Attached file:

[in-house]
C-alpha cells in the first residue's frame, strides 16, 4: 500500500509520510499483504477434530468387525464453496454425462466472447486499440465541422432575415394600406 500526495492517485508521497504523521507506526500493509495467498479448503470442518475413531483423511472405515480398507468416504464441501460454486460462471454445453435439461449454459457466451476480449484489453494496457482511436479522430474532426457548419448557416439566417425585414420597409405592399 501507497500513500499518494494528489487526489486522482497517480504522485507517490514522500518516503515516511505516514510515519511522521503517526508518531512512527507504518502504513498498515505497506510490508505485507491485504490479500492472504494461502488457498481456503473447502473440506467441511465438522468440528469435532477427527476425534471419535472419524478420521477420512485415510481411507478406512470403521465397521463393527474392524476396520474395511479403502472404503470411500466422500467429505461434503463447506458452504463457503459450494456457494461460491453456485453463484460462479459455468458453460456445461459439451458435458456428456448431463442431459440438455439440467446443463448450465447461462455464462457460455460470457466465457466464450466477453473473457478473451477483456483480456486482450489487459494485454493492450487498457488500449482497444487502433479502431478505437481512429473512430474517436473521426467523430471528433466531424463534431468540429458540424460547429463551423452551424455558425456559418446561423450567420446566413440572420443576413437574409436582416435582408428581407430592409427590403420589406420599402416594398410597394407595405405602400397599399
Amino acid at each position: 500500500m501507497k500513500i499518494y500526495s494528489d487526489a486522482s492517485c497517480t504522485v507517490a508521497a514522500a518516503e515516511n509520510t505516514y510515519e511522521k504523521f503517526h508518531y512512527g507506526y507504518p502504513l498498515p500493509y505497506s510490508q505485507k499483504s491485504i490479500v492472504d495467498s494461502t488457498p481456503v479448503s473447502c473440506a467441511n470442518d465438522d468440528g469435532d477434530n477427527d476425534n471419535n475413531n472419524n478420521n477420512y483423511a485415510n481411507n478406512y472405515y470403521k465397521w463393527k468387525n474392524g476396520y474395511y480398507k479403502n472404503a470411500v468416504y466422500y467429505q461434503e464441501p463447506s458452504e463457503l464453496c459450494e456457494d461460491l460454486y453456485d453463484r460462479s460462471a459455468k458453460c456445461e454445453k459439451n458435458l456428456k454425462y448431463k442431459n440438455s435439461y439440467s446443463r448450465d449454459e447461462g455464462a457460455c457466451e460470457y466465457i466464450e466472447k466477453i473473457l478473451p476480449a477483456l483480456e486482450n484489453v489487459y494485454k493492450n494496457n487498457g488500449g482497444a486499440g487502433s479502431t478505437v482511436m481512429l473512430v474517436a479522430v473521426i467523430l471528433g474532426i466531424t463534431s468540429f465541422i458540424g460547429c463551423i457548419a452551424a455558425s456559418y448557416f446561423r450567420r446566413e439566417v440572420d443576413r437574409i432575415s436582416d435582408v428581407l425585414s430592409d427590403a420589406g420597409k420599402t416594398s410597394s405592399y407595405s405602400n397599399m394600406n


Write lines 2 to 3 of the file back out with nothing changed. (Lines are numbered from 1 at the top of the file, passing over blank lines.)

C-alpha cells in the first residue's frame, strides 16, 4: 500500500509520510499483504477434530468387525464453496454425462466472447486499440465541422432575415394600406 500526495492517485508521497504523521507506526500493509495467498479448503470442518475413531483423511472405515480398507468416504464441501460454486460462471454445453435439461449454459457466451476480449484489453494496457482511436479522430474532426457548419448557416439566417425585414420597409405592399 501507497500513500499518494494528489487526489486522482497517480504522485507517490514522500518516503515516511505516514510515519511522521503517526508518531512512527507504518502504513498498515505497506510490508505485507491485504490479500492472504494461502488457498481456503473447502473440506467441511465438522468440528469435532477427527476425534471419535472419524478420521477420512485415510481411507478406512470403521465397521463393527474392524476396520474395511479403502472404503470411500466422500467429505461434503463447506458452504463457503459450494456457494461460491453456485453463484460462479459455468458453460456445461459439451458435458456428456448431463442431459440438455439440467446443463448450465447461462455464462457460455460470457466465457466464450466477453473473457478473451477483456483480456486482450489487459494485454493492450487498457488500449482497444487502433479502431478505437481512429473512430474517436473521426467523430471528433466531424463534431468540429458540424460547429463551423452551424455558425456559418446561423450567420446566413440572420443576413437574409436582416435582408428581407430592409427590403420589406420599402416594398410597394407595405405602400397599399
Amino acid at each position: 500500500m501507497k500513500i499518494y500526495s494528489d487526489a486522482s492517485c497517480t504522485v507517490a508521497a514522500a518516503e515516511n509520510t505516514y510515519e511522521k504523521f503517526h508518531y512512527g507506526y507504518p502504513l498498515p500493509y505497506s510490508q505485507k499483504s491485504i490479500v492472504d495467498s494461502t488457498p481456503v479448503s473447502c473440506a467441511n470442518d465438522d468440528g469435532d477434530n477427527d476425534n471419535n475413531n472419524n478420521n477420512y483423511a485415510n481411507n478406512y472405515y470403521k465397521w463393527k468387525n474392524g476396520y474395511y480398507k479403502n472404503a470411500v468416504y466422500y467429505q461434503e464441501p463447506s458452504e463457503l464453496c459450494e456457494d461460491l460454486y453456485d453463484r460462479s460462471a459455468k458453460c456445461e454445453k459439451n458435458l456428456k454425462y448431463k442431459n440438455s435439461y439440467s446443463r448450465d449454459e447461462g455464462a457460455c457466451e460470457y466465457i466464450e466472447k466477453i473473457l478473451p476480449a477483456l483480456e486482450n484489453v489487459y494485454k493492450n494496457n487498457g488500449g482497444a486499440g487502433s479502431t478505437v482511436m481512429l473512430v474517436a479522430v473521426i467523430l471528433g474532426i466531424t463534431s468540429f465541422i458540424g460547429c463551423i457548419a452551424a455558425s456559418y448557416f446561423r450567420r446566413e439566417v440572420d443576413r437574409i432575415s436582416d435582408v428581407l425585414s430592409d427590403a420589406g420597409k420599402t416594398s410597394s405592399y407595405s405602400n397599399m394600406n